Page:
- Lead poisoning is a silent epidemic, especially in urban centers containing homes built prior to 1978.
- Lead paint poisoning is the number one environmental health risk for young children.
- Even if covered, lead paint can be a continuous hazard in all older homes.
- Most children are poisoned by lead paint dust that gets on their hands and then gets into their mouths.
- Some landlords ignore dangerous paint conditions, even when they know young children are present.
- Children ages six and younger are especially at risk for lead poisoning.
- Lead paint chips taste sweet to children.
- Even one chip of heavily leaded paint can cause lead poisoning if swallowed.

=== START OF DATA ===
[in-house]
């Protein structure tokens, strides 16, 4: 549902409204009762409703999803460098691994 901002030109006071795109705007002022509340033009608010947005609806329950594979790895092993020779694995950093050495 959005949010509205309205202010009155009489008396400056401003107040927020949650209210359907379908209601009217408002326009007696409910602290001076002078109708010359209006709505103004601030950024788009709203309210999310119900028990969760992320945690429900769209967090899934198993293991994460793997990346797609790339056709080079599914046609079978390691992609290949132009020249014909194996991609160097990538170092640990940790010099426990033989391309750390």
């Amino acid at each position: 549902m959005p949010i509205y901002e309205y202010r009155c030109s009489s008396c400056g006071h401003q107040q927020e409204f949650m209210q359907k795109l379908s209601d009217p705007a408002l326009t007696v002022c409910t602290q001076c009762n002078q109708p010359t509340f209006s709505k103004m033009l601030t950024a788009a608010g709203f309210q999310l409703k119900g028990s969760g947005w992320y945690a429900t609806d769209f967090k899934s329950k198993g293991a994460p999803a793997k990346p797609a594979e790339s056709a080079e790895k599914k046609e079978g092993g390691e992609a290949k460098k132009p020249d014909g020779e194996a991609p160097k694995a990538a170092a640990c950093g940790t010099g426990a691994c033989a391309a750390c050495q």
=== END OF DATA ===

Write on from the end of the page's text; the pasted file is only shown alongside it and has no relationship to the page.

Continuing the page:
- Lead poisoning dramatically affects children's behavior and reduces their IQs.
Toddlers and young children often play on the floor and near windows or doors. The friction created by opening and closing doors causes old lead paint to deteriorate into airborne leaded dust, which subsequently lands on carpeting and floors. Children may then pick up toys covered in lead dust, which gets on their hands and ultimately into their mouths.
Exposure to lead can affect a child's development, behavior and intelligence, resulting in the need for early interventions, speech therapy, behavior therapy, and, frequently the need for special education services. Lead is a neurotoxin and even at relatively low exposure levels, the effects of lead are believed to be irreversible. Significant lead exposure can damage other body systems and cause physical problems in adulthood, such as poor kidney function and high blood pressure. Extreme lead exposure in childhood can be fatal, though fortunately such extreme exposures are rare.
If your child is or was ever found to have a lead reading in his or her bloodstream of 15 or higher, please contact us.